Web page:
McCutcheon v. Federal Election Commission

Docket No. 12-536

QUESTION PRESENTED:

Federal law imposes two types of limits on individual political contributions. Base limits restrict the amount an individual may contribute to a candidate committee ($2,500 per election), a national-party committee ($30,800 per calendar year), a state, local, and district party committee ($10,000 per calendar year (combined limit)), and a political-action committee ("PAC") ($5,000 per calendar year). 2 U.S.C. 441a(a)(1) (current limits provided). Biennial limits restrict the aggregate amount an individual may contribute biennially as follows: $46,200 to candidate committees; $70,800 to all other committees, of which no more than $46,200 may go to non-national-party committees (e.g., state parties and PACs). 2 U.S.C. 441a(a)(3) (current limits provided) (see Appendix at 20a (text of statute)). Appellants present five questions:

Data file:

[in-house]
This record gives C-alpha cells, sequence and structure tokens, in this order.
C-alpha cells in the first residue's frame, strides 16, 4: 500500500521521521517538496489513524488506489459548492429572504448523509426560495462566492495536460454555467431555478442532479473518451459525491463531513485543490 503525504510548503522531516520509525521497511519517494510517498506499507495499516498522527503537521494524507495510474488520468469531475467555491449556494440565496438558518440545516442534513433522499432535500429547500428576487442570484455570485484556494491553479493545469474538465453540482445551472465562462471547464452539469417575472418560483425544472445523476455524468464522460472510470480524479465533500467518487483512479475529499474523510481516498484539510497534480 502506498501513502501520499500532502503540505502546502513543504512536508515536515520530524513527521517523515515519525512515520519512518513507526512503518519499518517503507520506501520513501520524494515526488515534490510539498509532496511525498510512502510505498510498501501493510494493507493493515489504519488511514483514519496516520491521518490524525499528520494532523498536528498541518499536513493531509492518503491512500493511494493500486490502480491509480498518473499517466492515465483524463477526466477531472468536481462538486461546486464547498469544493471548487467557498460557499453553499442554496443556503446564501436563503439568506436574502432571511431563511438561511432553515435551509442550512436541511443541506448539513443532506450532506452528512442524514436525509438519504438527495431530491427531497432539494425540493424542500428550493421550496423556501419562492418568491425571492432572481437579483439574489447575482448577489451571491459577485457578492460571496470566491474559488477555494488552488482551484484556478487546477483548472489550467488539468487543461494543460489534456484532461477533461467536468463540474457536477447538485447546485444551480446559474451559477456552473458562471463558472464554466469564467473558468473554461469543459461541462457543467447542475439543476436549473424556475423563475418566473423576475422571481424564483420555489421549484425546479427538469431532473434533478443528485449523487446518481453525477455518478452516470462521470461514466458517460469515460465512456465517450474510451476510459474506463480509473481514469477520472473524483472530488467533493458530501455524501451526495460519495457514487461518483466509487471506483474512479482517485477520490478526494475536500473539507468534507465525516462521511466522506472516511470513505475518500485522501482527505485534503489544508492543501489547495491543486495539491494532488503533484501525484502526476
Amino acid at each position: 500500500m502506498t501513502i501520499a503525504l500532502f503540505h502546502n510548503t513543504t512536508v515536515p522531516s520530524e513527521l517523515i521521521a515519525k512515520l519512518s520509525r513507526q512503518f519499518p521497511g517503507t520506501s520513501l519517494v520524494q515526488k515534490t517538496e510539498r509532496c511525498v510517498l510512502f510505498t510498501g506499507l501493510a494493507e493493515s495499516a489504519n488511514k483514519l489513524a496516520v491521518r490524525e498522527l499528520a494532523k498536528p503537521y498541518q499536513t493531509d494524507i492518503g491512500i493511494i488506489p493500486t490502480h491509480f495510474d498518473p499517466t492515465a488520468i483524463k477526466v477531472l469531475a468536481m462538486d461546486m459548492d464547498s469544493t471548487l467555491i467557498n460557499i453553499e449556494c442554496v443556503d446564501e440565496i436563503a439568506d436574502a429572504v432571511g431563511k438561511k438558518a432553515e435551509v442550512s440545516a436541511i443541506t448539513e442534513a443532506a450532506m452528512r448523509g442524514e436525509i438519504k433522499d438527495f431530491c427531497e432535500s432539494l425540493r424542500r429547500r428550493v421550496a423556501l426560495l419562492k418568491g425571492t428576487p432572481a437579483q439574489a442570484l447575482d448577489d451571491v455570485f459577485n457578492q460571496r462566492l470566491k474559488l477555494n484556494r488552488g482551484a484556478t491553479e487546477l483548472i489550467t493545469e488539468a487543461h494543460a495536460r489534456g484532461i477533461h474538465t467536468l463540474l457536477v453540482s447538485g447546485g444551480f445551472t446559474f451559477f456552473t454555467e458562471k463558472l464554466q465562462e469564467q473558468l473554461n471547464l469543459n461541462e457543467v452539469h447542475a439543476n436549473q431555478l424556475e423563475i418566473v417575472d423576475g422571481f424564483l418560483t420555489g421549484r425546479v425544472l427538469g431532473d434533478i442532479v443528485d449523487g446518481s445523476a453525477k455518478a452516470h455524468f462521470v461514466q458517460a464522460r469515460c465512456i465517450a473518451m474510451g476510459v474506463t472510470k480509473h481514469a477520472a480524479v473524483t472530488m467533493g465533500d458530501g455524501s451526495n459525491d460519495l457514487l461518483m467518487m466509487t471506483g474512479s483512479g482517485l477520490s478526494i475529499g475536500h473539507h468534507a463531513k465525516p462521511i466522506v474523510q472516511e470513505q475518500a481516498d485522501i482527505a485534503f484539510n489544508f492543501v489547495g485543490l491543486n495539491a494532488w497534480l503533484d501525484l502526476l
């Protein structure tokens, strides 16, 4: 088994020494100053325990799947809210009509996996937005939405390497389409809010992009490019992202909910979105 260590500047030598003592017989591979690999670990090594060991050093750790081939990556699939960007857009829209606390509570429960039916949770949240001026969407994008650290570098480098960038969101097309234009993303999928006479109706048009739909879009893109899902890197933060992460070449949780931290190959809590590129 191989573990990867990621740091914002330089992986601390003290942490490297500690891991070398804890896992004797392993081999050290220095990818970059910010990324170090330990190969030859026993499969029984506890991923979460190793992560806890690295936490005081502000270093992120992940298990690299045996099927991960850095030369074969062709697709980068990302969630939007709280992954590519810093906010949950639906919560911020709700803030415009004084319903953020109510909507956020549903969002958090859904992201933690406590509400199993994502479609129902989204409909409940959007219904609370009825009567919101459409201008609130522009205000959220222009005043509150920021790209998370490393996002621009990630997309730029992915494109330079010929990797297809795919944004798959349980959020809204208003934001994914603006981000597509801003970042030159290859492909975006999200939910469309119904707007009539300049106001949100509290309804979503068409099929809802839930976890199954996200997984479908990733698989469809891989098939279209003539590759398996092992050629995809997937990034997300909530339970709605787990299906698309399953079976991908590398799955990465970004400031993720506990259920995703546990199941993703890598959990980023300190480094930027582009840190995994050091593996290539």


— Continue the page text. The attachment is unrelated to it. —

1. Whether the biennial limit on contributions to non-candidate committees, 2 U.S.C. 441a(a)

(3)(B), is unconstitutional for lacking a constitutionally cognizable interest as applied to contributions to national-party committees. 

2. Whether the biennial limits on contributions to non-candidate committees, 2 U.S.C. 441a(a)

(3)(B), are unconstitutional facially for lacking a constitutionally cognizable interest. 

3. Whether the biennial limits on contributions to non-candidate committees are unconstitutionally too low, as applied and facially. 

4. Whether the biennial limit on contributions to candidate committees, 2 U.S. C. 441a(a)(3)

(A), is unconstitutional for lacking a constitutionally cognizable interest. 

5. Whether the biennial limit on contributions to candidate committees, 2 U.S.C. 441a(a)(3)

(A), is unconstitutionally too low.

Merit Briefs

Amicus Briefs

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